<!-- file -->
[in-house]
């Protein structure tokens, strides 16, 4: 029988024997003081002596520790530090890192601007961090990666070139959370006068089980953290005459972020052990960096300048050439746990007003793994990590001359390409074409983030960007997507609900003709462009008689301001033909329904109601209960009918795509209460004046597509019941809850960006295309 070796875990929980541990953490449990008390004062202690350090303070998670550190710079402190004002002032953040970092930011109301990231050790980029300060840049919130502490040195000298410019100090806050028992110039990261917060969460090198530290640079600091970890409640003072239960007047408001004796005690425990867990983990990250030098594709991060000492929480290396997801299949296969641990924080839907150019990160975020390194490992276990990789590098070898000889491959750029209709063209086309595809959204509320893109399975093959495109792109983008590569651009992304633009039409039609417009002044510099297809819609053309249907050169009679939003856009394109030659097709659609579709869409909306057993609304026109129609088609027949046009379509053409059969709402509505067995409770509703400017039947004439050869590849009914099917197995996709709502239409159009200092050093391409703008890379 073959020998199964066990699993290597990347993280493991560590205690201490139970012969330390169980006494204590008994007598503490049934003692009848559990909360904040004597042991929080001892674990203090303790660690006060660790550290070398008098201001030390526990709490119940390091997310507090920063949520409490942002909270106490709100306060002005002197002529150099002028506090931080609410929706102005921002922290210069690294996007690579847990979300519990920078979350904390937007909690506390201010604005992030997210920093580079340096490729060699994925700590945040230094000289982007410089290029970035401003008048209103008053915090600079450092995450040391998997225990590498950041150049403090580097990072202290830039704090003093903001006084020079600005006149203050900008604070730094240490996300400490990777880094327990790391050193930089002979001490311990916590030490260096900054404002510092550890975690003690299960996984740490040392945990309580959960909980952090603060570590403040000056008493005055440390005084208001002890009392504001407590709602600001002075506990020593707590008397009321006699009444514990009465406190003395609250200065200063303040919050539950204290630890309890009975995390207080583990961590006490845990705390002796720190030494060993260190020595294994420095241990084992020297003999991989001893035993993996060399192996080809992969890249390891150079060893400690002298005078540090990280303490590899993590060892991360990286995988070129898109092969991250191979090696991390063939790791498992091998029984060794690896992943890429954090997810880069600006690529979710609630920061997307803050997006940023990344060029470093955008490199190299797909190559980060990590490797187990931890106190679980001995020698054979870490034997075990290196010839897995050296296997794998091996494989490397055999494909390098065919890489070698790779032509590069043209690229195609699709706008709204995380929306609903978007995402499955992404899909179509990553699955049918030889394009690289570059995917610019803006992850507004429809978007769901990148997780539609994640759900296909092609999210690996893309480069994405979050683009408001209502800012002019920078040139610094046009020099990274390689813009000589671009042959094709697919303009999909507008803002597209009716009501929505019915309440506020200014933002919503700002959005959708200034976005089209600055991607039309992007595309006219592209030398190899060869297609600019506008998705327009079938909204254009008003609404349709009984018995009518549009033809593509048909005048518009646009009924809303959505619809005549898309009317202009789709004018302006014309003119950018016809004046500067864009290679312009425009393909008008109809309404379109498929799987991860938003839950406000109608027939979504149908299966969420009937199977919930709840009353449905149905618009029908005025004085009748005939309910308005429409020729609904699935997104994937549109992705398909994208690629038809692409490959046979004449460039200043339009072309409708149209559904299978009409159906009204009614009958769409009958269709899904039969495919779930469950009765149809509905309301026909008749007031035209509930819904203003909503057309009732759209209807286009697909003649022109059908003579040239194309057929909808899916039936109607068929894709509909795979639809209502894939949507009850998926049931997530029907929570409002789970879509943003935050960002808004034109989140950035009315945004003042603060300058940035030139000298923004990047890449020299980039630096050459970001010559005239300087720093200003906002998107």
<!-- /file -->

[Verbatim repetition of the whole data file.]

[in-house]
């Protein structure tokens, strides 16, 4: 029988024997003081002596520790530090890192601007961090990666070139959370006068089980953290005459972020052990960096300048050439746990007003793994990590001359390409074409983030960007997507609900003709462009008689301001033909329904109601209960009918795509209460004046597509019941809850960006295309 070796875990929980541990953490449990008390004062202690350090303070998670550190710079402190004002002032953040970092930011109301990231050790980029300060840049919130502490040195000298410019100090806050028992110039990261917060969460090198530290640079600091970890409640003072239960007047408001004796005690425990867990983990990250030098594709991060000492929480290396997801299949296969641990924080839907150019990160975020390194490992276990990789590098070898000889491959750029209709063209086309595809959204509320893109399975093959495109792109983008590569651009992304633009039409039609417009002044510099297809819609053309249907050169009679939003856009394109030659097709659609579709869409909306057993609304026109129609088609027949046009379509053409059969709402509505067995409770509703400017039947004439050869590849009914099917197995996709709502239409159009200092050093391409703008890379 073959020998199964066990699993290597990347993280493991560590205690201490139970012969330390169980006494204590008994007598503490049934003692009848559990909360904040004597042991929080001892674990203090303790660690006060660790550290070398008098201001030390526990709490119940390091997310507090920063949520409490942002909270106490709100306060002005002197002529150099002028506090931080609410929706102005921002922290210069690294996007690579847990979300519990920078979350904390937007909690506390201010604005992030997210920093580079340096490729060699994925700590945040230094000289982007410089290029970035401003008048209103008053915090600079450092995450040391998997225990590498950041150049403090580097990072202290830039704090003093903001006084020079600005006149203050900008604070730094240490996300400490990777880094327990790391050193930089002979001490311990916590030490260096900054404002510092550890975690003690299960996984740490040392945990309580959960909980952090603060570590403040000056008493005055440390005084208001002890009392504001407590709602600001002075506990020593707590008397009321006699009444514990009465406190003395609250200065200063303040919050539950204290630890309890009975995390207080583990961590006490845990705390002796720190030494060993260190020595294994420095241990084992020297003999991989001893035993993996060399192996080809992969890249390891150079060893400690002298005078540090990280303490590899993590060892991360990286995988070129898109092969991250191979090696991390063939790791498992091998029984060794690896992943890429954090997810880069600006690529979710609630920061997307803050997006940023990344060029470093955008490199190299797909190559980060990590490797187990931890106190679980001995020698054979870490034997075990290196010839897995050296296997794998091996494989490397055999494909390098065919890489070698790779032509590069043209690229195609699709706008709204995380929306609903978007995402499955992404899909179509990553699955049918030889394009690289570059995917610019803006992850507004429809978007769901990148997780539609994640759900296909092609999210690996893309480069994405979050683009408001209502800012002019920078040139610094046009020099990274390689813009000589671009042959094709697919303009999909507008803002597209009716009501929505019915309440506020200014933002919503700002959005959708200034976005089209600055991607039309992007595309006219592209030398190899060869297609600019506008998705327009079938909204254009008003609404349709009984018995009518549009033809593509048909005048518009646009009924809303959505619809005549898309009317202009789709004018302006014309003119950018016809004046500067864009290679312009425009393909008008109809309404379109498929799987991860938003839950406000109608027939979504149908299966969420009937199977919930709840009353449905149905618009029908005025004085009748005939309910308005429409020729609904699935997104994937549109992705398909994208690629038809692409490959046979004449460039200043339009072309409708149209559904299978009409159906009204009614009958769409009958269709899904039969495919779930469950009765149809509905309301026909008749007031035209509930819904203003909503057309009732759209209807286009697909003649022109059908003579040239194309057929909808899916039936109607068929894709509909795979639809209502894939949507009850998926049931997530029907929570409002789970879509943003935050960002808004034109989140950035009315945004003042603060300058940035030139000298923004990047890449020299980039630096050459970001010559005239300087720093200003906002998107």